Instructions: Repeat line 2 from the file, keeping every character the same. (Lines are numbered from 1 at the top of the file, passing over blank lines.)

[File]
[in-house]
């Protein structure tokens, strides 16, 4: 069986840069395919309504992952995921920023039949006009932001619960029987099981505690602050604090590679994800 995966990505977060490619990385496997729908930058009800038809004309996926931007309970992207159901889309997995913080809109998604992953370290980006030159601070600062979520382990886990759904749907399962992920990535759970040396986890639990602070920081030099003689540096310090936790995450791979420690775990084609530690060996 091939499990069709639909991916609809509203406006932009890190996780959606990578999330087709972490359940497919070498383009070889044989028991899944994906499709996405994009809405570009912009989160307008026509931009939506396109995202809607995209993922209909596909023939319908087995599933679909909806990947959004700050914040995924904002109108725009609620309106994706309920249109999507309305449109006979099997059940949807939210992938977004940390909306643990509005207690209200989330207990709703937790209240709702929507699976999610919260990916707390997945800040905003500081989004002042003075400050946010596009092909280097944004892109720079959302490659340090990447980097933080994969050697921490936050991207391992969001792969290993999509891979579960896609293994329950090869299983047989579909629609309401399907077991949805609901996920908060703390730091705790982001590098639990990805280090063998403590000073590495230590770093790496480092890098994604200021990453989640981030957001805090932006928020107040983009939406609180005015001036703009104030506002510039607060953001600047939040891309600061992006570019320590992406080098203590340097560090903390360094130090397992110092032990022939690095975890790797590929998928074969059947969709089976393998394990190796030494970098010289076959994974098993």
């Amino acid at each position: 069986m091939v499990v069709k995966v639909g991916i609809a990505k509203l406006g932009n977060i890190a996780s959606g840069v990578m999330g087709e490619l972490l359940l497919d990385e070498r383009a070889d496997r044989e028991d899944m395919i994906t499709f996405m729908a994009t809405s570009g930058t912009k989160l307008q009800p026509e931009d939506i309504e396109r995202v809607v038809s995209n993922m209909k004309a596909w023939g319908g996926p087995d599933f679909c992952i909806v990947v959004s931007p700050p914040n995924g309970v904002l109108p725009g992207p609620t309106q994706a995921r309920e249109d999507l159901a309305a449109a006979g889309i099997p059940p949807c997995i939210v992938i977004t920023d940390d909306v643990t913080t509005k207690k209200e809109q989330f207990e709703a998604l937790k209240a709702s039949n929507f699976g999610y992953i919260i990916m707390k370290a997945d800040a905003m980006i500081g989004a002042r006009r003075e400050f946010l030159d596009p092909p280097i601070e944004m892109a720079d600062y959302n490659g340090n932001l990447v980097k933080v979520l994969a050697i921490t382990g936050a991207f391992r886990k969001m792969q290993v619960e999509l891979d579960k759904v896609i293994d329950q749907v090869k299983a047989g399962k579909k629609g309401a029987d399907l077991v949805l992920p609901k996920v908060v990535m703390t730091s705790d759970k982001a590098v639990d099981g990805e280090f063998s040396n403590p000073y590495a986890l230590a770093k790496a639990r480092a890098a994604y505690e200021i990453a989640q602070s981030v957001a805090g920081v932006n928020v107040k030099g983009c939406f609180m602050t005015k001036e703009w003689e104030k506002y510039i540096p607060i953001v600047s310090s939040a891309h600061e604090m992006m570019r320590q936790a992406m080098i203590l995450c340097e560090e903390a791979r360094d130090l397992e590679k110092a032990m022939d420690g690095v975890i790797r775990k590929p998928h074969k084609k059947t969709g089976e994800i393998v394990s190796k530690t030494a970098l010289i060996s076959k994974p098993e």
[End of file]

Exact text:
């Protein structure tokens, strides 16, 4: 069986840069395919309504992952995921920023039949006009932001619960029987099981505690602050604090590679994800 995966990505977060490619990385496997729908930058009800038809004309996926931007309970992207159901889309997995913080809109998604992953370290980006030159601070600062979520382990886990759904749907399962992920990535759970040396986890639990602070920081030099003689540096310090936790995450791979420690775990084609530690060996 091939499990069709639909991916609809509203406006932009890190996780959606990578999330087709972490359940497919070498383009070889044989028991899944994906499709996405994009809405570009912009989160307008026509931009939506396109995202809607995209993922209909596909023939319908087995599933679909909806990947959004700050914040995924904002109108725009609620309106994706309920249109999507309305449109006979099997059940949807939210992938977004940390909306643990509005207690209200989330207990709703937790209240709702929507699976999610919260990916707390997945800040905003500081989004002042003075400050946010596009092909280097944004892109720079959302490659340090990447980097933080994969050697921490936050991207391992969001792969290993999509891979579960896609293994329950090869299983047989579909629609309401399907077991949805609901996920908060703390730091705790982001590098639990990805280090063998403590000073590495230590770093790496480092890098994604200021990453989640981030957001805090932006928020107040983009939406609180005015001036703009104030506002510039607060953001600047939040891309600061992006570019320590992406080098203590340097560090903390360094130090397992110092032990022939690095975890790797590929998928074969059947969709089976393998394990190796030494970098010289076959994974098993």